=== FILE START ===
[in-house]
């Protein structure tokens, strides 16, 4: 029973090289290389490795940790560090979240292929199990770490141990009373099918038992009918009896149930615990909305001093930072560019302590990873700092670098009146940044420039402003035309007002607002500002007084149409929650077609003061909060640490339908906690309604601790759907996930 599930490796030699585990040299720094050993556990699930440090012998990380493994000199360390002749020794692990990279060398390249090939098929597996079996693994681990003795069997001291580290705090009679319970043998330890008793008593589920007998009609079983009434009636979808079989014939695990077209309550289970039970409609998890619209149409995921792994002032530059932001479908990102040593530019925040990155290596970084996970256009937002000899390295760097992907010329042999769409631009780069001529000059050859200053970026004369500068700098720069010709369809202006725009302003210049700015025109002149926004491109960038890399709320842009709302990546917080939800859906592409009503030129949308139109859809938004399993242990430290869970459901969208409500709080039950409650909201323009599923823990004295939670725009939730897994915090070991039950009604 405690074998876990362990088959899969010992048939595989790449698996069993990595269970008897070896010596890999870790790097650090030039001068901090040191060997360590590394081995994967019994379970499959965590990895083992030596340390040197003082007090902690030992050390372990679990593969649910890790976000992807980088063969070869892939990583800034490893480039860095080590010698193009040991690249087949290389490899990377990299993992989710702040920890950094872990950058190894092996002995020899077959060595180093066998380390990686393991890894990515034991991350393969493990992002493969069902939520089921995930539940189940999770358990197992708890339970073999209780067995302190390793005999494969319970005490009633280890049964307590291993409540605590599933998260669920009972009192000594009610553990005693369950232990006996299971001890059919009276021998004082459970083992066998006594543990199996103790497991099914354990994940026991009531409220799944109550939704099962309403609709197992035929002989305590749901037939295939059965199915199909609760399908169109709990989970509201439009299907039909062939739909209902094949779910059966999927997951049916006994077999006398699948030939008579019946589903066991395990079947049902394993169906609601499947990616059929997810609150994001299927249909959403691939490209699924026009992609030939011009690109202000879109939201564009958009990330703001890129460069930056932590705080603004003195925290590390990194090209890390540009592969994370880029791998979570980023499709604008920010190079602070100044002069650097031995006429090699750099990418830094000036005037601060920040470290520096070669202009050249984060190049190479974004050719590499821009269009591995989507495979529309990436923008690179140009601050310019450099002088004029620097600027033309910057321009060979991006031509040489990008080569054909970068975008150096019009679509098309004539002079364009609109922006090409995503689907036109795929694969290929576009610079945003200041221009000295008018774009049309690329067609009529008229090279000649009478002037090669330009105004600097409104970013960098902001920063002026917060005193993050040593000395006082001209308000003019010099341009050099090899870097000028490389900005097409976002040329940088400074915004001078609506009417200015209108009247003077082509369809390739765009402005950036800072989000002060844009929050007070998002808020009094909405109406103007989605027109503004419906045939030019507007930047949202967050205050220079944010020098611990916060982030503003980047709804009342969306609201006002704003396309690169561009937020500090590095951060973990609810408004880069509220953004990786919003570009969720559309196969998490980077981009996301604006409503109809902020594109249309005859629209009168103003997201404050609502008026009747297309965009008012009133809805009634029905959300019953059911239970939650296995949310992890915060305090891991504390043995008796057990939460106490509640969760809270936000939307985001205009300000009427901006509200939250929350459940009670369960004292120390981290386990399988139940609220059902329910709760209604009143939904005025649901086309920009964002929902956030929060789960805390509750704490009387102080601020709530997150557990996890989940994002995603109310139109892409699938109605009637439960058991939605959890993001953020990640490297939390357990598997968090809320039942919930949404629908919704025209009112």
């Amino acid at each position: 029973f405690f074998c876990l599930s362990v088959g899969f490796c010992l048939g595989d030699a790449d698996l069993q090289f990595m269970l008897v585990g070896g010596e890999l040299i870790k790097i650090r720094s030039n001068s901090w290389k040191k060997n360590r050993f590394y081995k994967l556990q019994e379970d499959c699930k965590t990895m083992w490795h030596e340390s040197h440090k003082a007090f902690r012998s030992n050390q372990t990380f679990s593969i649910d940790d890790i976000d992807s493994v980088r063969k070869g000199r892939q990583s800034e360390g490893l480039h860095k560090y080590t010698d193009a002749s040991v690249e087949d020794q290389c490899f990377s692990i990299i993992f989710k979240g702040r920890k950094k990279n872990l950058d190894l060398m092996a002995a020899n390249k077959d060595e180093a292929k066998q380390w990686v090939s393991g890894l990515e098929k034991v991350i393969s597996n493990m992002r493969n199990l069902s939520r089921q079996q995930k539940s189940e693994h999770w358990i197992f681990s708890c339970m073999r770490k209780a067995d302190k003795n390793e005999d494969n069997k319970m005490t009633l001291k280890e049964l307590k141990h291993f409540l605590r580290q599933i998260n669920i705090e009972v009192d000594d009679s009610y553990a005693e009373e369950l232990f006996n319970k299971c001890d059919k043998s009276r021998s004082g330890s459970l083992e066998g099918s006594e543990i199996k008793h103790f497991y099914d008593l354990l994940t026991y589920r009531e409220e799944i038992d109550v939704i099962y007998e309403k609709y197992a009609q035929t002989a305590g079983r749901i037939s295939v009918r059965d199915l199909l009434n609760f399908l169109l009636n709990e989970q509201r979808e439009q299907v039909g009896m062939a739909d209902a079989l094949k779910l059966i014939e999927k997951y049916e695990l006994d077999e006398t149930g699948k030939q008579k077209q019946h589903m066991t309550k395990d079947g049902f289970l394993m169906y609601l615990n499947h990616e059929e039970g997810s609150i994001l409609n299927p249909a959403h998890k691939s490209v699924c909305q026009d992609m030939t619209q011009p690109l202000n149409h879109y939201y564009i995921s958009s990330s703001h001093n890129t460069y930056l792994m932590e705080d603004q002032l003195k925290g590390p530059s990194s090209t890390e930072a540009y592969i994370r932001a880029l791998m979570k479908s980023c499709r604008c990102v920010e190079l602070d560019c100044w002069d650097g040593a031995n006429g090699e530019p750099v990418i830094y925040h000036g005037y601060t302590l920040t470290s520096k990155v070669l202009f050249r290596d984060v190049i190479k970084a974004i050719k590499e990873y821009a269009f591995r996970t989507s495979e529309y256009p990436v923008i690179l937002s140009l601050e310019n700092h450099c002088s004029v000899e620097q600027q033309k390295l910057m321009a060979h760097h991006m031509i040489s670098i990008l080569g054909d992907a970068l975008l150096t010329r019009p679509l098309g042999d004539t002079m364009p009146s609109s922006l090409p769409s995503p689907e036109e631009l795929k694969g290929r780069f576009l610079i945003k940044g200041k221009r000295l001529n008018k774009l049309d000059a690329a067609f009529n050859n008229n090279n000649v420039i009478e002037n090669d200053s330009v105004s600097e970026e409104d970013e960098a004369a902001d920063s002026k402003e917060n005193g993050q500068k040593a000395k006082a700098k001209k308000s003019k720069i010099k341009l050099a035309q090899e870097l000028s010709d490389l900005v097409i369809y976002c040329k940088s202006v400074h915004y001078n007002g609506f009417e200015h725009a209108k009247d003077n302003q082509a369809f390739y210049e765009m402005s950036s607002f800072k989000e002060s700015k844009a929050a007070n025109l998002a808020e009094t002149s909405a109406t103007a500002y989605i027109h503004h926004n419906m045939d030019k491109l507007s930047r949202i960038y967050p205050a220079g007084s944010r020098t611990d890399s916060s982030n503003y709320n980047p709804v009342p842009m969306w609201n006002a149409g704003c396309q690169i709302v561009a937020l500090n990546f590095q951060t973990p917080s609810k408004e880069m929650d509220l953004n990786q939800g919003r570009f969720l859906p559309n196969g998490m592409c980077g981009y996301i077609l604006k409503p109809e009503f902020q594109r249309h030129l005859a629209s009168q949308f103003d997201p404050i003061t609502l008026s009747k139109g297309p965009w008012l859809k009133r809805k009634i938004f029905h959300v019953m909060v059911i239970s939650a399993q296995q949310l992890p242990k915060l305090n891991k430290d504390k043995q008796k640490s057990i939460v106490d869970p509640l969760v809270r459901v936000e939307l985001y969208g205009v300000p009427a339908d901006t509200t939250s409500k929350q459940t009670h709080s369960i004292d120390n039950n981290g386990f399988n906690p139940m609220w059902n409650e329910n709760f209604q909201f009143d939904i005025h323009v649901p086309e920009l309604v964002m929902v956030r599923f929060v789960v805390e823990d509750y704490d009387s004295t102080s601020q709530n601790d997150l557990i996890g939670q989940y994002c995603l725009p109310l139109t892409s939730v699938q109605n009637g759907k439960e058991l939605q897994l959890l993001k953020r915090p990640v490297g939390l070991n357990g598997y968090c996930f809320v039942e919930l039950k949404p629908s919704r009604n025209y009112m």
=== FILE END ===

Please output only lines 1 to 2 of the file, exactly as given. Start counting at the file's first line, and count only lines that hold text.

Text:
[in-house]
């Protein structure tokens, strides 16, 4: 029973090289290389490795940790560090979240292929199990770490141990009373099918038992009918009896149930615990909305001093930072560019302590990873700092670098009146940044420039402003035309007002607002500002007084149409929650077609003061909060640490339908906690309604601790759907996930 599930490796030699585990040299720094050993556990699930440090012998990380493994000199360390002749020794692990990279060398390249090939098929597996079996693994681990003795069997001291580290705090009679319970043998330890008793008593589920007998009609079983009434009636979808079989014939695990077209309550289970039970409609998890619209149409995921792994002032530059932001479908990102040593530019925040990155290596970084996970256009937002000899390295760097992907010329042999769409631009780069001529000059050859200053970026004369500068700098720069010709369809202006725009302003210049700015025109002149926004491109960038890399709320842009709302990546917080939800859906592409009503030129949308139109859809938004399993242990430290869970459901969208409500709080039950409650909201323009599923823990004295939670725009939730897994915090070991039950009604 405690074998876990362990088959899969010992048939595989790449698996069993990595269970008897070896010596890999870790790097650090030039001068901090040191060997360590590394081995994967019994379970499959965590990895083992030596340390040197003082007090902690030992050390372990679990593969649910890790976000992807980088063969070869892939990583800034490893480039860095080590010698193009040991690249087949290389490899990377990299993992989710702040920890950094872990950058190894092996002995020899077959060595180093066998380390990686393991890894990515034991991350393969493990992002493969069902939520089921995930539940189940999770358990197992708890339970073999209780067995302190390793005999494969319970005490009633280890049964307590291993409540605590599933998260669920009972009192000594009610553990005693369950232990006996299971001890059919009276021998004082459970083992066998006594543990199996103790497991099914354990994940026991009531409220799944109550939704099962309403609709197992035929002989305590749901037939295939059965199915199909609760399908169109709990989970509201439009299907039909062939739909209902094949779910059966999927997951049916006994077999006398699948030939008579019946589903066991395990079947049902394993169906609601499947990616059929997810609150994001299927249909959403691939490209699924026009992609030939011009690109202000879109939201564009958009990330703001890129460069930056932590705080603004003195925290590390990194090209890390540009592969994370880029791998979570980023499709604008920010190079602070100044002069650097031995006429090699750099990418830094000036005037601060920040470290520096070669202009050249984060190049190479974004050719590499821009269009591995989507495979529309990436923008690179140009601050310019450099002088004029620097600027033309910057321009060979991006031509040489990008080569054909970068975008150096019009679509098309004539002079364009609109922006090409995503689907036109795929694969290929576009610079945003200041221009000295008018774009049309690329067609009529008229090279000649009478002037090669330009105004600097409104970013960098902001920063002026917060005193993050040593000395006082001209308000003019010099341009050099090899870097000028490389900005097409976002040329940088400074915004001078609506009417200015209108009247003077082509369809390739765009402005950036800072989000002060844009929050007070998002808020009094909405109406103007989605027109503004419906045939030019507007930047949202967050205050220079944010020098611990916060982030503003980047709804009342969306609201006002704003396309690169561009937020500090590095951060973990609810408004880069509220953004990786919003570009969720559309196969998490980077981009996301604006409503109809902020594109249309005859629209009168103003997201404050609502008026009747297309965009008012009133809805009634029905959300019953059911239970939650296995949310992890915060305090891991504390043995008796057990939460106490509640969760809270936000939307985001205009300000009427901006509200939250929350459940009670369960004292120390981290386990399988139940609220059902329910709760209604009143939904005025649901086309920009964002929902956030929060789960805390509750704490009387102080601020709530997150557990996890989940994002995603109310139109892409699938109605009637439960058991939605959890993001953020990640490297939390357990598997968090809320039942919930949404629908919704025209009112």